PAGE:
Telling the story

The aim of this part of the website is to illustrate financial issues through stories. A cross between a regular cartoon in words, and a blog, designed to entertain, as well as to keep you thinking about things financial.

The episodes come under three main headings - profit, cashflow and budgeting, and build on the things we look at in our training. As you read them, enjoy them, but also think about how they apply to your organisation.

Current Articles

Out of the blue -

I'm part of a business development group, and one of the group members was describing a large contract that had come "out of the blue".

Of course, it hadn't come from nowhere, it had come as a result of the relationship she had built with that individual.

Which set me thinking about what we measure in business.

We measure results - often financial results.And we often measure them after the event, using a financial report.In my business my most important financial number is my booked work, and I have that on the whiteboard in front of my desk.

But our key financial numbers come as a result of what wedo so we often need to measure those key actions as well.

But how do we measure "relationship-building"?Even though work comes from relationships, and contract problems are often preceded by relationship problems.

If we're going to hit our financial targets, we need to understand the actions that underpin those financial results, and make sure those actions are happening.

If staff turnover is sabotaging our financial success, what would we need todo to reduce staff turnover?Can we measure those actions to make sure we are in fact doing them?How do we communicate the importance of those actions to the relevant members of the team, and how do we communicate the measurement of them?

So what areyour key financial numbers, and what actions underpin your success in achieving them?

Its accrual world - (budgeting, profit)

I wanted to interview Father Christmas to see how the pandemic had affected his business.With hindsight, calling him straight after Christmas wasn't the best idea: I was told he was asleep, hung over and exhausted.

In fact the only person on the premises was the financial accountant, so I talked to him instead.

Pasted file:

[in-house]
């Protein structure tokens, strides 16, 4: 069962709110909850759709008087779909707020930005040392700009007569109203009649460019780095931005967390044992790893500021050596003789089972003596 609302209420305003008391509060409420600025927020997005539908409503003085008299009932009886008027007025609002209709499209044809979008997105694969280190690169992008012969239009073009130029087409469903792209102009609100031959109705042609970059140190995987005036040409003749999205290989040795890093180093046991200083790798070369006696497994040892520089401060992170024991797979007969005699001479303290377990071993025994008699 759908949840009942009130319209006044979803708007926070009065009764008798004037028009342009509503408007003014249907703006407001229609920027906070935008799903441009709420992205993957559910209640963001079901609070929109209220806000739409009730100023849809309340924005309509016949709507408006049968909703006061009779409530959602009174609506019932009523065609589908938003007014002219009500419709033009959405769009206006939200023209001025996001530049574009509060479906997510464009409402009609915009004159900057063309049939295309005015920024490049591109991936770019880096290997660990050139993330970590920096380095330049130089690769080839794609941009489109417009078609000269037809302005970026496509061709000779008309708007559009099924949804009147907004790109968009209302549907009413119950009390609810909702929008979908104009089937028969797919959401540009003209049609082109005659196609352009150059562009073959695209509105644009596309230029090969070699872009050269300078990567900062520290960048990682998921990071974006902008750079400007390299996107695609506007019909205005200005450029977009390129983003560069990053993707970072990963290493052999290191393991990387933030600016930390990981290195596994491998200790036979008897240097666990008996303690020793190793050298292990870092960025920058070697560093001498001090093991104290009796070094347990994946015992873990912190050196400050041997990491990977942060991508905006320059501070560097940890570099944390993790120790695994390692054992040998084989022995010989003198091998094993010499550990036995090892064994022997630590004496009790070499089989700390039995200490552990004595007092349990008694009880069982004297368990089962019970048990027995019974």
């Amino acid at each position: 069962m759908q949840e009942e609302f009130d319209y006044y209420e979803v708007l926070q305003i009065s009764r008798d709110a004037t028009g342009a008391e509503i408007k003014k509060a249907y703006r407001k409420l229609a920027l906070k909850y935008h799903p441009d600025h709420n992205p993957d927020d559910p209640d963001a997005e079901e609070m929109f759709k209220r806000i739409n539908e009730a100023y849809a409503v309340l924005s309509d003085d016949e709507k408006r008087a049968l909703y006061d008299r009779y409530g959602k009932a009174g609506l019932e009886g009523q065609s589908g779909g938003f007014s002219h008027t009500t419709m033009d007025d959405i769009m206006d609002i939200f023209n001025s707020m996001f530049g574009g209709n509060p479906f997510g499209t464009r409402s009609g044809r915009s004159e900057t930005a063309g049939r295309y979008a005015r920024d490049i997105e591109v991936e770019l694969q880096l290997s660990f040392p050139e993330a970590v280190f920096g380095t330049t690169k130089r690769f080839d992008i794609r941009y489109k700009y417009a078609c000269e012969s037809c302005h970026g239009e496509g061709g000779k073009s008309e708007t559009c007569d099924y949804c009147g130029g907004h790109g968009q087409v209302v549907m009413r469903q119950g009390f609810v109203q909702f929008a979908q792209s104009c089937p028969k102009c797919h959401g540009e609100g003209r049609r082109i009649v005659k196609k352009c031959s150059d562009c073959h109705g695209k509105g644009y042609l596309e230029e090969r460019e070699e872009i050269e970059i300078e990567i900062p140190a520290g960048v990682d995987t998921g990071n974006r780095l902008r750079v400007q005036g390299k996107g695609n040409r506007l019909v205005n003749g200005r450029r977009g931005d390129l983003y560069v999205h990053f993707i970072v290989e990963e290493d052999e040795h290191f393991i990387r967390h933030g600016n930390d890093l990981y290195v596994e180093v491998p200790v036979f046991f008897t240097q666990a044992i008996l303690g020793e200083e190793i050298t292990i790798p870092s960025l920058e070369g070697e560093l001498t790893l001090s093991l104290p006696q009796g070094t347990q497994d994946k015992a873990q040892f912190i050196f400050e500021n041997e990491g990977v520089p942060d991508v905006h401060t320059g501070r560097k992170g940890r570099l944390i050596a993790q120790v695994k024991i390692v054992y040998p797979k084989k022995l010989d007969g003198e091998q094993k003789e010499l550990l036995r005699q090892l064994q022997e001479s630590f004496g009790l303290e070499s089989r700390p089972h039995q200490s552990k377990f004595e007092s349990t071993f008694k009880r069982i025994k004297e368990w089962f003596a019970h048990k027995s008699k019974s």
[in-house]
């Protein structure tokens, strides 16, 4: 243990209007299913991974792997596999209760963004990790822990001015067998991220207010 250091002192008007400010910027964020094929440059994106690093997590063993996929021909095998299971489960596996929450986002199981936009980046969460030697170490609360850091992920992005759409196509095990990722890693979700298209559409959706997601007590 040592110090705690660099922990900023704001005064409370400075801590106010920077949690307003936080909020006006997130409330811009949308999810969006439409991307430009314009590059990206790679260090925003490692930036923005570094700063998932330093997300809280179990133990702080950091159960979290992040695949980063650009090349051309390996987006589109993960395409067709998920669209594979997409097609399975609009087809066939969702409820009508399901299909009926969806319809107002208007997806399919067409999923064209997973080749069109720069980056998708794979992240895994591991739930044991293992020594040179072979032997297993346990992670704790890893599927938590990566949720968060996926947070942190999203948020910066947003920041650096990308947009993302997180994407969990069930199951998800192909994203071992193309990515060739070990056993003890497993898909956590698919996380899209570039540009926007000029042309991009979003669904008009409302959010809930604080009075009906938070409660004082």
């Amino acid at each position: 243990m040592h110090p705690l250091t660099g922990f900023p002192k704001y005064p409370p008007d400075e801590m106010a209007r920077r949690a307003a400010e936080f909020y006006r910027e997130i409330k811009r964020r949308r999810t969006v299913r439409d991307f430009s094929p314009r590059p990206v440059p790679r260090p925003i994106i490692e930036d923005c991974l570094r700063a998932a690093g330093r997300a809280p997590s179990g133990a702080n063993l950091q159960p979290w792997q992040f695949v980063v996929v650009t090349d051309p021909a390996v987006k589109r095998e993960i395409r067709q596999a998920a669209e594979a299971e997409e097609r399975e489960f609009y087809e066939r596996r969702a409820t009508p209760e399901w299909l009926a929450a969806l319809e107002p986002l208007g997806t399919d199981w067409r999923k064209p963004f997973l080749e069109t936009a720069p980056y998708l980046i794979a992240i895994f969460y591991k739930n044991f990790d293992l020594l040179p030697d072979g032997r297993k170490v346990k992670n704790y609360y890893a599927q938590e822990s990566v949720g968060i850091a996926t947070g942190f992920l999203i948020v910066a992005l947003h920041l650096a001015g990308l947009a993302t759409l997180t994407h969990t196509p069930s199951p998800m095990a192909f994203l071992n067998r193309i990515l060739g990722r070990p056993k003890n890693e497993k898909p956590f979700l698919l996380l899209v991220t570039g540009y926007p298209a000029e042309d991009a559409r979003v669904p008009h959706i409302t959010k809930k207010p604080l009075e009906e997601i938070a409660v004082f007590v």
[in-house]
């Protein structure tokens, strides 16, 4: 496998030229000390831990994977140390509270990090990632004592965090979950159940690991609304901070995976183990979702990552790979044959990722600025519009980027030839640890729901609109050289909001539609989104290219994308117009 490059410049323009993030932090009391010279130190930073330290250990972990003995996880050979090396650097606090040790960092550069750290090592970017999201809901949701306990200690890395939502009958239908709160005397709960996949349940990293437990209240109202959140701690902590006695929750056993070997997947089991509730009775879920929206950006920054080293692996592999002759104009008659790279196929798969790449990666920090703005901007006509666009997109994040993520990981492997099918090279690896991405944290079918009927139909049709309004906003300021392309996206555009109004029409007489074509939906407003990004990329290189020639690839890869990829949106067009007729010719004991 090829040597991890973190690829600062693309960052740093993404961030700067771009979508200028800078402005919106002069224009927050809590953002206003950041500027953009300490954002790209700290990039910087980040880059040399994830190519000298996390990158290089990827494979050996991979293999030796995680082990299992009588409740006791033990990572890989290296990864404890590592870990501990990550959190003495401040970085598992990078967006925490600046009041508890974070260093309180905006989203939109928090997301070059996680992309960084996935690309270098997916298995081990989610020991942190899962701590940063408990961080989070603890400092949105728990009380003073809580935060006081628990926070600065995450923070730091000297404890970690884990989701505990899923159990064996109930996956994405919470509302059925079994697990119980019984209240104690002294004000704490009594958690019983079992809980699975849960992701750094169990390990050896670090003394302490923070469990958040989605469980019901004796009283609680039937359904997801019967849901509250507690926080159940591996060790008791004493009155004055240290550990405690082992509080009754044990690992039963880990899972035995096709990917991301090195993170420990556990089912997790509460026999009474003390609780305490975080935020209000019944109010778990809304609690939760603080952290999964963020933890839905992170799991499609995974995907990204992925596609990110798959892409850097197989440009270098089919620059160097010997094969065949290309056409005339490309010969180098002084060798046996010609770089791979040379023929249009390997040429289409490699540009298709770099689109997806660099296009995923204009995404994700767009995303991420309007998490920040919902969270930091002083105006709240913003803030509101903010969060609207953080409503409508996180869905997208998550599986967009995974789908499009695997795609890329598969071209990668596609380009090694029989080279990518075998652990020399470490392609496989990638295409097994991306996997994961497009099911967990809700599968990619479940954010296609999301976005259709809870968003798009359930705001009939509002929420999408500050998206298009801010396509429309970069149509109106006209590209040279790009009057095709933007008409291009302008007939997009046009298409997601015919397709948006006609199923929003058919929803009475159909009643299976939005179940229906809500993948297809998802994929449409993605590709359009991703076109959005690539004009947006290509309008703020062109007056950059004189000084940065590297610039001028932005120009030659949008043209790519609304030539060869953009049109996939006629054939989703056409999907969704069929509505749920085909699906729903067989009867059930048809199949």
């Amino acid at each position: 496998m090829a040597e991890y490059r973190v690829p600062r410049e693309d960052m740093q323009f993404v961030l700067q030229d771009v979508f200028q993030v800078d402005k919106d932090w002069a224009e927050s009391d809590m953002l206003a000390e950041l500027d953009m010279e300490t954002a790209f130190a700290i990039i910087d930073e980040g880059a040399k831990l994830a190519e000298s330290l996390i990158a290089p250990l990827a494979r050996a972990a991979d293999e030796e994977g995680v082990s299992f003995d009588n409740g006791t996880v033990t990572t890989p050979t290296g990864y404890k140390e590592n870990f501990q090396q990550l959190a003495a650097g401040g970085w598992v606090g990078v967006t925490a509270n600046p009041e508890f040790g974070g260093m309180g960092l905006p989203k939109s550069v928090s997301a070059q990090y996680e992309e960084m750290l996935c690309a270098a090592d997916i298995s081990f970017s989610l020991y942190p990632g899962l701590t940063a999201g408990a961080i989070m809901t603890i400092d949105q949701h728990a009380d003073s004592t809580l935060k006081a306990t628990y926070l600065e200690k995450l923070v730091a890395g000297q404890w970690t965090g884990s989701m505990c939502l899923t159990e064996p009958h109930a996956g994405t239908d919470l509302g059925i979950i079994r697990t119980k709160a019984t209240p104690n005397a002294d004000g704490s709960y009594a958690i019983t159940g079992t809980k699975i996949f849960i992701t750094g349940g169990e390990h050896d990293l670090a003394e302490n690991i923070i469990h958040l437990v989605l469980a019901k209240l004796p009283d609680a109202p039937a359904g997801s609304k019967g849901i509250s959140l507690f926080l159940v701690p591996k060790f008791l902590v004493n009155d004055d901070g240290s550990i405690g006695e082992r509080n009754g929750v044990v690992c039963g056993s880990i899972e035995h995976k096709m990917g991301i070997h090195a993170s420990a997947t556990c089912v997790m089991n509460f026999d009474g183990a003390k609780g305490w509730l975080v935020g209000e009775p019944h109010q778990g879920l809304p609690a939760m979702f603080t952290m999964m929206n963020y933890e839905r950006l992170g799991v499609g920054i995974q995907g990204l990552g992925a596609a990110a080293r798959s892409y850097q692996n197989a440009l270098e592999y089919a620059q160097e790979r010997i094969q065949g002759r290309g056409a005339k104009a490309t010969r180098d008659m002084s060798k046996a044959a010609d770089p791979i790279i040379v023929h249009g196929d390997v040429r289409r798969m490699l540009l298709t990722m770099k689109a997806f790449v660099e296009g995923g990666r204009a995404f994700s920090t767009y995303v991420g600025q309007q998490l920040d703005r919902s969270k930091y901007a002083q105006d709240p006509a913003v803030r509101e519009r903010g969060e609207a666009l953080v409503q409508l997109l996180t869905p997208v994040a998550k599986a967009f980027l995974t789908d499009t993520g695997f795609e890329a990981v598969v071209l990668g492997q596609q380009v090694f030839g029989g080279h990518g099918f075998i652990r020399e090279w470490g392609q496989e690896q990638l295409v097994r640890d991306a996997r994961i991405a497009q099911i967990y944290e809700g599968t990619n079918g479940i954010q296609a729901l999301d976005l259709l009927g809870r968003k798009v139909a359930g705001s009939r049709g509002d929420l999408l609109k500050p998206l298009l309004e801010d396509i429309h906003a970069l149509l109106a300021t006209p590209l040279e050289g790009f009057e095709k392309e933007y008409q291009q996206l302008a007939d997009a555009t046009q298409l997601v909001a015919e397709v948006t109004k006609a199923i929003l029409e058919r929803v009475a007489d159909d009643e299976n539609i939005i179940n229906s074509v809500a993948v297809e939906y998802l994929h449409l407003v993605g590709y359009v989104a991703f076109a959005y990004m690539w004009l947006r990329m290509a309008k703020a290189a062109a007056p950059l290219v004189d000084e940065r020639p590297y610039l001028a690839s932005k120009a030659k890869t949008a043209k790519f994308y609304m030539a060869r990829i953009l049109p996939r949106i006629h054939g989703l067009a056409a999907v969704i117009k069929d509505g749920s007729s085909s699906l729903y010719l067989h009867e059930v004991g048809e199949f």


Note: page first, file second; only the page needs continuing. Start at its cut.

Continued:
I asked him what his priorities were now that Christmas was over and they could all relax. His reply sounded bitter. "Relax? In Santa's Finance department? Santa pretends to be nice, but has a wicked sense of humour. He decided it would be a good idea to have a December year-end for his business. So I'm doing the accounts."

He continued. "But the invoices from all the suppliers haven't come in yet, and won't arrive until January. And the elves are all asleep too, and haven't put in their overtime claims. So I have to do the accounts in the absence of any financial records for the year."

I asked how he managed this, and his answer highlighted some financial jargon that confuses many people. "Accruals. I accrue for all the expenses for the year. The accruals then get carried forward into next year, and when the invoices arrive they cancel out the accruals."

In the UK it's Christmas Day on Saturday, and many offices close at lunchtime Friday, so there's a sense of winding down for the year.Many people will take Wednesday, to Friday off next week, which combines with the bank holidays to give 10 days holiday.

So Christmas is a natural time to pause and reflect, before starting 2022.

A couple of weeks ago I did an exercise that helped me pause and reflect on this unusual year. It comprised 6 questions, and I thought I'd share them.

"What have you enjoyed most in 2021?" I was surprised at how many answers appeared here! Pick the themes out of your answers.

"What was disappointing to you during 2021?" Almost all of us doing this commented how the previous question had more answers than this one! Maybe we had been primed to think positive first. Again, pick out the common themes.

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Out of the blue. One of a series of articles to to keep you thinking about things financial.

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